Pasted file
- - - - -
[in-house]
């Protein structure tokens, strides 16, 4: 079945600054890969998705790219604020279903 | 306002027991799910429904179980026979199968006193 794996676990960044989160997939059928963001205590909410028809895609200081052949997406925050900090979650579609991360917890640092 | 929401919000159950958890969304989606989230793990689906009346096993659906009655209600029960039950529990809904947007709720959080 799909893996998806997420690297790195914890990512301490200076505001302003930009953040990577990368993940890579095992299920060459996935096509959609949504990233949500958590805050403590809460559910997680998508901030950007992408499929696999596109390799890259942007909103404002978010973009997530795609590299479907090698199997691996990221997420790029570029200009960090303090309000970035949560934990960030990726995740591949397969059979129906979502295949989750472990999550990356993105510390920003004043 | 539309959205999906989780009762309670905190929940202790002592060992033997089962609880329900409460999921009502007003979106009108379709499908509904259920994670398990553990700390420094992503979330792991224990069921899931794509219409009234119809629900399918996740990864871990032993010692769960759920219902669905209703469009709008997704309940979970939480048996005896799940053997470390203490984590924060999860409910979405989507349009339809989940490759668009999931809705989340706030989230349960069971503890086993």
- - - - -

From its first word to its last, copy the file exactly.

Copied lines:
[in-house]
């Protein structure tokens, strides 16, 4: 079945600054890969998705790219604020279903 | 306002027991799910429904179980026979199968006193 794996676990960044989160997939059928963001205590909410028809895609200081052949997406925050900090979650579609991360917890640092 | 929401919000159950958890969304989606989230793990689906009346096993659906009655209600029960039950529990809904947007709720959080 799909893996998806997420690297790195914890990512301490200076505001302003930009953040990577990368993940890579095992299920060459996935096509959609949504990233949500958590805050403590809460559910997680998508901030950007992408499929696999596109390799890259942007909103404002978010973009997530795609590299479907090698199997691996990221997420790029570029200009960090303090309000970035949560934990960030990726995740591949397969059979129906979502295949989750472990999550990356993105510390920003004043 | 539309959205999906989780009762309670905190929940202790002592060992033997089962609880329900409460999921009502007003979106009108379709499908509904259920994670398990553990700390420094992503979330792991224990069921899931794509219409009234119809629900399918996740990864871990032993010692769960759920219902669905209703469009709008997704309940979970939480048996005896799940053997470390203490984590924060999860409910979405989507349009339809989940490759668009999931809705989340706030989230349960069971503890086993």